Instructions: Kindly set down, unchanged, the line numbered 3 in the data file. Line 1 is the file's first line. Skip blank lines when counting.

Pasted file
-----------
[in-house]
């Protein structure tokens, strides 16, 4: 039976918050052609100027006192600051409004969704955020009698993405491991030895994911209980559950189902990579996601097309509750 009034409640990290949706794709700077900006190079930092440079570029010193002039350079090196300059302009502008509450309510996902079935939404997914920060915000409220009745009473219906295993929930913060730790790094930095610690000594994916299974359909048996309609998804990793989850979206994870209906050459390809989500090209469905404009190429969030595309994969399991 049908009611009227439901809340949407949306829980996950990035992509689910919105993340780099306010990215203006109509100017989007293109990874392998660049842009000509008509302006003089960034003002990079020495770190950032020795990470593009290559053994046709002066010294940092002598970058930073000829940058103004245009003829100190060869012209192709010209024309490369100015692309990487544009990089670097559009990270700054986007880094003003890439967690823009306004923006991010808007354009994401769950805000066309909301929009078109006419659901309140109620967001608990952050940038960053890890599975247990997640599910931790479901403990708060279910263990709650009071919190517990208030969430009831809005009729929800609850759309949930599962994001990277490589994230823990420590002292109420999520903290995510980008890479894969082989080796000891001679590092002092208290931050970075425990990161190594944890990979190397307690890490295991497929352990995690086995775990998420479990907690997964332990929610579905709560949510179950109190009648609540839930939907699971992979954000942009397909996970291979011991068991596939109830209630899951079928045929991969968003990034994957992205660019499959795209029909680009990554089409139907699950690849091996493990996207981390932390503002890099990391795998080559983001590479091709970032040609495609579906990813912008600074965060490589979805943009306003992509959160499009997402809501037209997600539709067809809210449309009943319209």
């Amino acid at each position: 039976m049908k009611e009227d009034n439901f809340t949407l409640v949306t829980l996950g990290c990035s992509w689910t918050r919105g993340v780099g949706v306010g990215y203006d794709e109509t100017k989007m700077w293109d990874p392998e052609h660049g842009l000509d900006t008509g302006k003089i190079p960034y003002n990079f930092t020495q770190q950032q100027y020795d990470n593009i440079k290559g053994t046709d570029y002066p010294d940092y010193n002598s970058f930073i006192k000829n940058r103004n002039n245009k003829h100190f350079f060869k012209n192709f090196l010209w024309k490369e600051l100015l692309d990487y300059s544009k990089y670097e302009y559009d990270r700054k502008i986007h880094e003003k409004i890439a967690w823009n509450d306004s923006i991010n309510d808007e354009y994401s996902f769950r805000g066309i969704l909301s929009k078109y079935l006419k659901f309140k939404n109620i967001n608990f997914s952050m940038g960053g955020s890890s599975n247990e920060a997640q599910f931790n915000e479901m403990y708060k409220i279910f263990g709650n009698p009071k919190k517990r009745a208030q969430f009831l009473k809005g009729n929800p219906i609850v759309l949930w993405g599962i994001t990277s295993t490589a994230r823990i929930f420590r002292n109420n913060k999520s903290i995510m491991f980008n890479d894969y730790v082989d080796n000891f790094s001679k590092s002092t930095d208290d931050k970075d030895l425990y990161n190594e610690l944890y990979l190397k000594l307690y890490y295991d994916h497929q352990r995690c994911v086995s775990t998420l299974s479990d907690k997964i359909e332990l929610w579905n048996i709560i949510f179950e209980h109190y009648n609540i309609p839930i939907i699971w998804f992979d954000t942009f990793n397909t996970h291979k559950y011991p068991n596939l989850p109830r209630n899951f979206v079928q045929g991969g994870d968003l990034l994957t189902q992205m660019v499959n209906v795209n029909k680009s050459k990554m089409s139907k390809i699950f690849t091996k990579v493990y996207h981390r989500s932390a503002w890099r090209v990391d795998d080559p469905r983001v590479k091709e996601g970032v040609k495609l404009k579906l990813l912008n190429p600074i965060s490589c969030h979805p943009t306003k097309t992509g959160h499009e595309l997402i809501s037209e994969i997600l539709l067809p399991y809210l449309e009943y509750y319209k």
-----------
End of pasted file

């Amino acid at each position: 039976m049908k009611e009227d009034n439901f809340t949407l409640v949306t829980l996950g990290c990035s992509w689910t918050r919105g993340v780099g949706v306010g990215y203006d794709e109509t100017k989007m700077w293109d990874p392998e052609h660049g842009l000509d900006t008509g302006k003089i190079p960034y003002n990079f930092t020495q770190q950032q100027y020795d990470n593009i440079k290559g053994t046709d570029y002066p010294d940092y010193n002598s970058f930073i006192k000829n940058r103004n002039n245009k003829h100190f350079f060869k012209n192709f090196l010209w024309k490369e600051l100015l692309d990487y300059s544009k990089y670097e302009y559009d990270r700054k502008i986007h880094e003003k409004i890439a967690w823009n509450d306004s923006i991010n309510d808007e354009y994401s996902f769950r805000g066309i969704l909301s929009k078109y079935l006419k659901f309140k939404n109620i967001n608990f997914s952050m940038g960053g955020s890890s599975n247990e920060a997640q599910f931790n915000e479901m403990y708060k409220i279910f263990g709650n009698p009071k919190k517990r009745a208030q969430f009831l009473k809005g009729n929800p219906i609850v759309l949930w993405g599962i994001t990277s295993t490589a994230r823990i929930f420590r002292n109420n913060k999520s903290i995510m491991f980008n890479d894969y730790v082989d080796n000891f790094s001679k590092s002092t930095d208290d931050k970075d030895l425990y990161n190594e610690l944890y990979l190397k000594l307690y890490y295991d994916h497929q352990r995690c994911v086995s775990t998420l299974s479990d907690k997964i359909e332990l929610w579905n048996i709560i949510f179950e209980h109190y009648n609540i309609p839930i939907i699971w998804f992979d954000t942009f990793n397909t996970h291979k559950y011991p068991n596939l989850p109830r209630n899951f979206v079928q045929g991969g994870d968003l990034l994957t189902q992205m660019v499959n209906v795209n029909k680009s050459k990554m089409s139907k390809i699950f690849t091996k990579v493990y996207h981390r989500s932390a503002w890099r090209v990391d795998d080559p469905r983001v590479k091709e996601g970032v040609k495609l404009k579906l990813l912008n190429p600074i965060s490589c969030h979805p943009t306003k097309t992509g959160h499009e595309l997402i809501s037209e994969i997600l539709l067809p399991y809210l449309e009943y509750y319209k």